Not that there would ever be a good time to have to shut down operations due to possible “safety issues,” but the decision made by TransCanada to turn off an already existing Keystone pipeline as activists in several states work to stop construction of Keystone XL isn’t helpful to the corporation. One primary argument by Tar Sands Blockaders and other activists opposing the new, XL pipeline is, of course, based on safety concerns.
Via the Wall Street Journal, TransCanada said they’d
… idled its Keystone pipeline for three days for repairs after detecting an undisclosed ‘anomaly’ on the line … .
The problem was detected Wednesday on a section of the pipeline in Missouri, TransCanada said. The Canadian pipeline company didn’t provide further details, except to say the problem didn’t involve a leak. …
The stoppage is the latest operational problem for the line, which has suffered from more than a dozen minor oil leaks since it began operation in 2010. TransCanada has said many of those leaks were caused by equipment problems that have since been identified and fixed. TransCanada has said that such start-up problems are typical for new lines.
One argument TransCanada has made, in countering the opposition to the southern section of the Keystone XL line in Texas is basically that they’ve got lots of experience.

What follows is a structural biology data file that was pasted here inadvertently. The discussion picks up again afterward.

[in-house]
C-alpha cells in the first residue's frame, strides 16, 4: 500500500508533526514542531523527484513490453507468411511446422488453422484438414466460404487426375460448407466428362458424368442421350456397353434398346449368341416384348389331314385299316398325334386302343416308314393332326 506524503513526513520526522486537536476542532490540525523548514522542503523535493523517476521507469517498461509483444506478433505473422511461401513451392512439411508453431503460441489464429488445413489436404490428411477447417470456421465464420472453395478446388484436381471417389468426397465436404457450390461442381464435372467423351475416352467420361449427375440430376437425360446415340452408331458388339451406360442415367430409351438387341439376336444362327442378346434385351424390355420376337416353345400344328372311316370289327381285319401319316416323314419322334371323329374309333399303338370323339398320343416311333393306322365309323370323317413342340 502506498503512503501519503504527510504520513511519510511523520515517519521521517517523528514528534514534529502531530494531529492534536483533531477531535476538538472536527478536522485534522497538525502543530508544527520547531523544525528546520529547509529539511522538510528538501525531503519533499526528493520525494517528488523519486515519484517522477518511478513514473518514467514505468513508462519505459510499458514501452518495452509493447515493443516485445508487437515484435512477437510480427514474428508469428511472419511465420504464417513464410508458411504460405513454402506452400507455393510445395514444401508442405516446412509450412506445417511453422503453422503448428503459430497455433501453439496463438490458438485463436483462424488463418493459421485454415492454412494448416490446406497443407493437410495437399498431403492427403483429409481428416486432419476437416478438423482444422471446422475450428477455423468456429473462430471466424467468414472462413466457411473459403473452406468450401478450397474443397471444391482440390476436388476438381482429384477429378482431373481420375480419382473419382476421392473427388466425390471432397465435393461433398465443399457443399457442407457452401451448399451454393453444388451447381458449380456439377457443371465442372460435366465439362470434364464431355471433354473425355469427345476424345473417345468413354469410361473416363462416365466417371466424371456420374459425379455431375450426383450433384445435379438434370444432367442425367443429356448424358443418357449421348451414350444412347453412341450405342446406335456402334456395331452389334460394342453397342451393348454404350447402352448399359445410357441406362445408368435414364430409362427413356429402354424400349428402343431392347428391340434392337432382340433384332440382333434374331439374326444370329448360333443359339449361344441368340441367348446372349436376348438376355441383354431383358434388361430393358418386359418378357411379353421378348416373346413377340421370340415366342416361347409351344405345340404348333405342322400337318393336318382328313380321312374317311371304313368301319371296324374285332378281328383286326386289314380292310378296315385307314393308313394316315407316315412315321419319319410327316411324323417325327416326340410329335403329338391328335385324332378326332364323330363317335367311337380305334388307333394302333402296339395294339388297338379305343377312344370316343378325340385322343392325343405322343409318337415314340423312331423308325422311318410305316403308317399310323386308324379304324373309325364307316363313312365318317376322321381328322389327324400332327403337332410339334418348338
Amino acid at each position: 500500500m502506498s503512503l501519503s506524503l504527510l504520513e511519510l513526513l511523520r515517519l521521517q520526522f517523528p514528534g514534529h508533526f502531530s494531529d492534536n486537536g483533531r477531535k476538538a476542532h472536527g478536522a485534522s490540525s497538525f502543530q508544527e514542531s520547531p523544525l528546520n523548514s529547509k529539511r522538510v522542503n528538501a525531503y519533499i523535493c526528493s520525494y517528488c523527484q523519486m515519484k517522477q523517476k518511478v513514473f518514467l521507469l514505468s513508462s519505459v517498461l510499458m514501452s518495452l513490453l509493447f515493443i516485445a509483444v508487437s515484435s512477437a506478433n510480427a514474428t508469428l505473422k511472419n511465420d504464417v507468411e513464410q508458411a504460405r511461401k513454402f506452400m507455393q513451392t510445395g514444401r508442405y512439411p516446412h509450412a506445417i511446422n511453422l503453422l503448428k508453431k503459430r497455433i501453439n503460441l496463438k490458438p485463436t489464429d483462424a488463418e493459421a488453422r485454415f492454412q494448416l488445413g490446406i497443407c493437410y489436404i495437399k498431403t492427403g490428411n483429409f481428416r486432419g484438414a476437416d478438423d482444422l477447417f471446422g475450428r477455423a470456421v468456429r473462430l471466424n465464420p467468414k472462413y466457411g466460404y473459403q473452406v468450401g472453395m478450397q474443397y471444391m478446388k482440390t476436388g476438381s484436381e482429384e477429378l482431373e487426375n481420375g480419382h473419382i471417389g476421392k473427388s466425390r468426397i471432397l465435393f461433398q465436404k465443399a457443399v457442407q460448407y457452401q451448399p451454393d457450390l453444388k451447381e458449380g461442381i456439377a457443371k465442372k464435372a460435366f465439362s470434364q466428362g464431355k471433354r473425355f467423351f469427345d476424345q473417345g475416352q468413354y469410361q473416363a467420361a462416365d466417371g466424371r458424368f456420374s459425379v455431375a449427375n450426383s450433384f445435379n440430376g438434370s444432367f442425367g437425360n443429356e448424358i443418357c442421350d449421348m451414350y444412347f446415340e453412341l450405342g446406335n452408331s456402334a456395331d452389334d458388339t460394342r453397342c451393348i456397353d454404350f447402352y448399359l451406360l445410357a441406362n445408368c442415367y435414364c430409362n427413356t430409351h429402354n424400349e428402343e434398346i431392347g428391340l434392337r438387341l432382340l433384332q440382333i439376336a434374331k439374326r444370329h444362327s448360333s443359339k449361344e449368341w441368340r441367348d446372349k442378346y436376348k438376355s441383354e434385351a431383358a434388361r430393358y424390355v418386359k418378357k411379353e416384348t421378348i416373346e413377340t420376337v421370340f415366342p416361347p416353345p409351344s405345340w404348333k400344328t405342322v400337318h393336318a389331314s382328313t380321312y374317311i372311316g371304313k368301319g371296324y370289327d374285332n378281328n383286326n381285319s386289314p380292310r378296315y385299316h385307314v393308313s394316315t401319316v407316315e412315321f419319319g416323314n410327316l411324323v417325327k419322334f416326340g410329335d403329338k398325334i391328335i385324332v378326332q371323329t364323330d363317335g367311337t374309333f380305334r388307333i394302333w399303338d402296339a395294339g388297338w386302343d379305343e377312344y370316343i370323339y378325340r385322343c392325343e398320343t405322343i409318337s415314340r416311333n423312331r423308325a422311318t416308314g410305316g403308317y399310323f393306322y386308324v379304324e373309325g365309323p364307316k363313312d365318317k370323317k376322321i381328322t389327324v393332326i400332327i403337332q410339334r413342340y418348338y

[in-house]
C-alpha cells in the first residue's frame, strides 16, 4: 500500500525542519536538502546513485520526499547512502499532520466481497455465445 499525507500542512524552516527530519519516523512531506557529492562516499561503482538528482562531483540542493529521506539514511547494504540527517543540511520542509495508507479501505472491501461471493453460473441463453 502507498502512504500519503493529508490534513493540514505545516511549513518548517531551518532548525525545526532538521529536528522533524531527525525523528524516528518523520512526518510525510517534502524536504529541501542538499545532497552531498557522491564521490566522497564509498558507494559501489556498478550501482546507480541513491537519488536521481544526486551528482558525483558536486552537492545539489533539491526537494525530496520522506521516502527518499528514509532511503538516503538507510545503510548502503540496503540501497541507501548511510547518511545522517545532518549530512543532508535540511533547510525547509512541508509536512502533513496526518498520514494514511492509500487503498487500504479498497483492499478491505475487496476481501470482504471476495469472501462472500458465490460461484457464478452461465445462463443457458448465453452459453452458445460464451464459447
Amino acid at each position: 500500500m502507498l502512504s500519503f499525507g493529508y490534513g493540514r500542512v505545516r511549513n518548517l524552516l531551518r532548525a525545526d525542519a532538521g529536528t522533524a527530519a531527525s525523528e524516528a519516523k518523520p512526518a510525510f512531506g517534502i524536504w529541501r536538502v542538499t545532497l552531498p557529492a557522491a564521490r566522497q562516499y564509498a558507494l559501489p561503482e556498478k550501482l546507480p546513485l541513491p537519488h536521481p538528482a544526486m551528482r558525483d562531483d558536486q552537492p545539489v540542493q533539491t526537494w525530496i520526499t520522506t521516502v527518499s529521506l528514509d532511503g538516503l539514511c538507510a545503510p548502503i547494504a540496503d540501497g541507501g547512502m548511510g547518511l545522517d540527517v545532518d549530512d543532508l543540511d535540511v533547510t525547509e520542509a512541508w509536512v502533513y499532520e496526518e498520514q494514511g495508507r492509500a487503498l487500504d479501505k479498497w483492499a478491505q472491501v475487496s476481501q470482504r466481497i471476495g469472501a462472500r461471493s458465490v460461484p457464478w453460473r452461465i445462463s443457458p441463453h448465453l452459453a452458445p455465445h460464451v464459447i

From CBS News:
A federal agency says TransCanada has temporarily shut down its existing Keystone pipeline after tests showed ‘possible safety issues.’
The Pipeline and Hazardous Materials Safety Administration says TransCanada reported shutting down the approximately 2,100-mile pipeline, which moves about 500,000 barrels of crude a day from Alberta, Canada, to facilities in Illinois and Oklahoma. …
The CBS report includes a statement from Jeannie Layson, spokeswoman for The Pipeline and Hazardous Materials Safety Administration, and referred to “possible safety issues,” though apparently had no additional details, at least at that point. Layson did say that
… TransCanada hasn’t reported any leaks on the system.
This comes the day after the Canadian Broadcasting Corporation News reported:
Whistleblower forced investigation of TransCanada pipeline
A former TransCanada engineer says he reported its substandard practices to the federal energy regulator because he believed the company’s management, right up to the chief executive officer, refused to act on his complaints. …
‘I wrote a series of emails to a series of project managers saying, ‘We can’t do this practice, we can’t do this practice, we can’t do this practice,’’ (Evan) Vokes said. ‘And I received increasingly pressured emails about how things were OK to do it that way.’ …
Last Friday, the NEB (National Energy Board) issued a public letter to TransCanada. Without naming Vokes, it said ‘many of the allegations of regulatory non-compliance identified by the complainant were verified by TransCanada’s internal audit.’
Meanwhile, the Tar Sands Blockaders continue their direct, non-violent actions to stop TransCanada’s clear-cutting operations in East Texas.
(Keystone Stop Pipeline Via We Are Power Shift)